The Real Reason Chick-Fil-A Is Closed on Sunday
D escribing the frita as “a hamburger” would be a little like describing Pitbull as “some Cuban guy.” It’s something so uniquely Miami, it needs a category of its own. The spicy ground-meat sandwich is a Cuban culinary staple, and one that inspires fierce debate in the 305. But one thing Miamians agree upon: The frita made by the little man they call “El Mago” is the city’s finest.
Ortelio Cardenas, a Cuban immigrant, opened his landmark shop in 1984, a few miles southwest of Miami International Airport on Calle Ocho and Red Rd. Since then he has received visits from famous chefs, numerous celebrities, and even President Obama. The reason he’s become the iconic fritador in a town full of fritas? His skew a little different.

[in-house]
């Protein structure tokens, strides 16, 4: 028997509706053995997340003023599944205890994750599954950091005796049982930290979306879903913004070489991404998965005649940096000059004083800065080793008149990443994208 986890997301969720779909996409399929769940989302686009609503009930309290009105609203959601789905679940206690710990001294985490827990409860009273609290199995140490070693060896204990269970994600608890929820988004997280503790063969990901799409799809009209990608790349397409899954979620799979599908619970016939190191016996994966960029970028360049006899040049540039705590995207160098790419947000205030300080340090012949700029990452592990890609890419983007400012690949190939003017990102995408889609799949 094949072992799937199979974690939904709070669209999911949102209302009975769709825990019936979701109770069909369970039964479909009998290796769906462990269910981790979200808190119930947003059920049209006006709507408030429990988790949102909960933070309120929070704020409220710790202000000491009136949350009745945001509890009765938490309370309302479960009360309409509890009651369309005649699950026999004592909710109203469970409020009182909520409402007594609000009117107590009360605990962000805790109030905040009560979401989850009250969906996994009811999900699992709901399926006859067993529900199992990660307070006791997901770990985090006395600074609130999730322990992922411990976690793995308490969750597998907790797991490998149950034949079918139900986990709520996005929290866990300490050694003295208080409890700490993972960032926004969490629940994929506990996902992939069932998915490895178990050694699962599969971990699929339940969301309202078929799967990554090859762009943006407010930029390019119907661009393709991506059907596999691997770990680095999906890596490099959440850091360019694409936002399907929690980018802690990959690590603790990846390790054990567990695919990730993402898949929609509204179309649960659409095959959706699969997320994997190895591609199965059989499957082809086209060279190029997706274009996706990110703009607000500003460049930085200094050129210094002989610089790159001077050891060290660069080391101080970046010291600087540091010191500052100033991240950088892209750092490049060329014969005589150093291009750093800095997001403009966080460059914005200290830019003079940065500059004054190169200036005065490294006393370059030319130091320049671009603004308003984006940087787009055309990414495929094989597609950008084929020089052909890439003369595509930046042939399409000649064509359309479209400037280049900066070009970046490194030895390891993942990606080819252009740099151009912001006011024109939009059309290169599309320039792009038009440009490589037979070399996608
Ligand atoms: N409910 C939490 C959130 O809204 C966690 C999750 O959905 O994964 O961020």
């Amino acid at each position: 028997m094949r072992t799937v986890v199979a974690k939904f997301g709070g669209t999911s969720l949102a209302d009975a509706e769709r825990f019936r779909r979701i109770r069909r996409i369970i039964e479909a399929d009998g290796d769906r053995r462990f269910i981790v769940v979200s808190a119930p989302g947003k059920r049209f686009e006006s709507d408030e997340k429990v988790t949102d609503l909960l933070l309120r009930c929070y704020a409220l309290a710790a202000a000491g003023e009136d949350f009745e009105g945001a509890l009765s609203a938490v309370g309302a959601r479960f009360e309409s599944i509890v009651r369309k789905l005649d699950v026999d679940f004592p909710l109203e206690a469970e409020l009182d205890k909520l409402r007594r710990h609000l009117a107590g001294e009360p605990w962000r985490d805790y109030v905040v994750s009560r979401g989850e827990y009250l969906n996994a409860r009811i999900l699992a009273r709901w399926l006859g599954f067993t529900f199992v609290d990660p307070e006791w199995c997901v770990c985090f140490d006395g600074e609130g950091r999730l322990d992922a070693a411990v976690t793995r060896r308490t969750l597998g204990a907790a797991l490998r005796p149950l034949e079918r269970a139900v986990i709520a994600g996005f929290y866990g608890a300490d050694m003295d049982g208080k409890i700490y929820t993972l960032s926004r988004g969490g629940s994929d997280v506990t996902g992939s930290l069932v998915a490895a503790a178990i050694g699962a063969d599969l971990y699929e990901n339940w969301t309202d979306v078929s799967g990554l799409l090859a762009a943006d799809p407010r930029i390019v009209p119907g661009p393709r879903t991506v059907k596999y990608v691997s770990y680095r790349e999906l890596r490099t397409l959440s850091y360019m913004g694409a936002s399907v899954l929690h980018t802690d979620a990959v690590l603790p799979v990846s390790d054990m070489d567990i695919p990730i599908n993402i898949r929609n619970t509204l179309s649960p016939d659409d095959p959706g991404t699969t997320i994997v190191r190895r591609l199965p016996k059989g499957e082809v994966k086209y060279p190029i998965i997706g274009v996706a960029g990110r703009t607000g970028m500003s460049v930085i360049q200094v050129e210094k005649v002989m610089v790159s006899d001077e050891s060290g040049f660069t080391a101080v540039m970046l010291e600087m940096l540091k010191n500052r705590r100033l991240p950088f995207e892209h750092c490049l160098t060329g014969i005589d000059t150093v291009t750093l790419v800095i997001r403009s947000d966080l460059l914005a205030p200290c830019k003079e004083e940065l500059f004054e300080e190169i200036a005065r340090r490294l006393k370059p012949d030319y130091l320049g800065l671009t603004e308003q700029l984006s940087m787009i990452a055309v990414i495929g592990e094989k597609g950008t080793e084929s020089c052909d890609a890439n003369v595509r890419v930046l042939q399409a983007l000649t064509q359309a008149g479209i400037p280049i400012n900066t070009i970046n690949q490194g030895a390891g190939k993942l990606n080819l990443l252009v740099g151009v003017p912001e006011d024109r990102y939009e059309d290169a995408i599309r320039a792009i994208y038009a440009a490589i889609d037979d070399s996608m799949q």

Traditional Cuban fritas are made by combining beef and chorizo with family-specific spice blends, then frying them on a grill with onions and topping them with crispy shoestring potatoes. The whole thing cooks in about four minutes, and while thinner than a traditional burger, fritas bring considerably more flavor and crunch. El Mago’s are all beef, and while they’re still served on traditional Cuban rolls, most customers say his are less greasy and therefore more delicious.
Since El Mago has become a Miami institution, the next generation of the Cardenas family is getting creative. El Mago's daughter, Martha Belkys Cardenas, who’s slowly taking over the family business, stays true to the family recipe. But now she’s branching out into fritas with eggs, chicken fritas, and, most recently, vegetarian fritas. -- Matt Meltzer, Thrillist contributor
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